August 20, 2012

How To Manage Injuries In Golf

Welcome to this weekly edition of Fitness for Golf newsletter.

The Olympics is now behind us and we can once again resume our focus on the one thing we love best…golf. Who am I kidding? Most of you simply had earlier starting times so you could fit them both in.

As we enter into September, it’s a great time to reflect on what we’ve accomplished in our games so far. If things went as planned, you have a new handicap card with a lower score. If not, it’s definitely time to pause for a little reflection on how we can turn things around with the time we have left in the season.

Since I have the opportunity to work with golfer’s daily, I happen to know this is the time when injuries become more prevalent. There are either old injuries beginning to flare again after repeated rounds or possibly new ones creeping up with and without proper warning. Naturally, this is also the time of year I get a lot of questions on how and when to know when to back off an injury or, better yet, how to manage it through the remaining playing season.

I’d like to go out on a limb and assume you know the reason why injuries occur. If not, let me help you out. The main reasons why they occur have to do with poor posture at address, overuse, poor conditioning, lack of warm up and/or poor technique. The body has a way of communicating with us through discomfort or pain when things aren’t quite right. All of these reasons relate to our bodies and how they are functioning in the golf swing. Yes, even the category of “poor technique”. Because poor technique is most often times the symptom of physical restrictions.

This week’s tip focuses on how to manage injuries during golf season. Of course, prudent advice is always to seek the advice of a qualified physician when you have any concerns.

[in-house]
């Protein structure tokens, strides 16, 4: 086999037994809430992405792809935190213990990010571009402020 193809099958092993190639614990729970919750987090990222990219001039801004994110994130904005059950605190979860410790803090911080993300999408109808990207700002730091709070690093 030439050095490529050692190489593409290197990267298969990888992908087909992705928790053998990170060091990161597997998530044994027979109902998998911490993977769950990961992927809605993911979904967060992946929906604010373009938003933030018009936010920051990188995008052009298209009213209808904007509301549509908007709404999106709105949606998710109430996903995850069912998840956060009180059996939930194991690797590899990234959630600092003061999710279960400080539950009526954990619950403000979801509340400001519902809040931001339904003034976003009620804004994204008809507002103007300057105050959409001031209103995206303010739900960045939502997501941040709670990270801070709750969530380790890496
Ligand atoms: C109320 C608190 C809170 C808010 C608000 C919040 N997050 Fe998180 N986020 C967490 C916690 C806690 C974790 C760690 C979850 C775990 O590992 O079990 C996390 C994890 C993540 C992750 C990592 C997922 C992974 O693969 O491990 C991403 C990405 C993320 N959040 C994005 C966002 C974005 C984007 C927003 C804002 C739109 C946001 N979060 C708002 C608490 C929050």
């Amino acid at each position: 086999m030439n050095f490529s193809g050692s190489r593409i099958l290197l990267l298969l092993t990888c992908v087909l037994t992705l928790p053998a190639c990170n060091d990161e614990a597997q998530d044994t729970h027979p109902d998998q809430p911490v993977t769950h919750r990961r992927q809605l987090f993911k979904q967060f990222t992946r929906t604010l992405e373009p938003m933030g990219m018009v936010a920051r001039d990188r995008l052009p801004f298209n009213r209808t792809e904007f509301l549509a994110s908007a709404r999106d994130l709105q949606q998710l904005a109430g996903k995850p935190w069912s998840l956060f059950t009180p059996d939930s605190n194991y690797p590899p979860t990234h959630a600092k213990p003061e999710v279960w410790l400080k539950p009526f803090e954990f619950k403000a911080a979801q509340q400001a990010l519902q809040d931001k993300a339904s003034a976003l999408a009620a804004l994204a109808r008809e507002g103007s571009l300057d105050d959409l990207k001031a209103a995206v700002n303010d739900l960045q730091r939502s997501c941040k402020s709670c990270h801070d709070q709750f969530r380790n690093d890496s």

How to Manage Injuries in Golf

What is considered a mild injury?
• Performance not affected
• Pain experienced only after exercise
• Usually, the area isn’t tender to the touch
• No or minimal swelling
• No discoloration

What you should do?
• Reduce training schedule
• Modify exercise to take stress off the injury
• Rest, Ice, Compress and Elevate (RICE for injured area)
• Gradual return to full activity

What is considered a moderate injury?
• Performance mildly affected
• Pain before and after activity
• Area is mildly tender to the touch
• Mild swelling
• Some discoloration

What you should do?
• Rest the injury
• Modify exercise tot to take stress off the injury
• Rest, ice, compress and elevate (RICE for injured area)
• Gradual return to full activity

What is considered a severe injury?
• Pain before, during, and after exercise
• Performance affected by pain
• Daily activities affected by pain
• Normal movement affected by pain
• Severe pain when finger pressure is put on the area
• Discoloration

What you should do?
• Cease sports activities
• See a doctor

If you are looking for detailed information on how to manage injuries in golf, go to www.fitnessforgolf.com. The information above is based on the Sports Medicine Bible by Lyle Micheli, M.D.

 



 

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Golf Trivia Question

Congratulations to last week’s winner of the trivia question. Last week we asked…What is the official olympic motto?…for those of you with quick fingers and instant access to the internet, you learned the answer was “Citius, Altius, Fortius which means swifter, higher, stronger”.

Here is this week’s trivia question. The first person to answer this question correctly will receive 25% off their annual subscription fee at www.fitnessforgolf.com. Be sure to get your answer in quickly.

Which PGA tour player has the longest driving distance (average)?

Send responses to info@fitnessforgolf.com

Continue to join us each week as we explore the important elements of the golf swing and how to make it simple by creating strong, lean and powerful physiques guaranteed to change your game.

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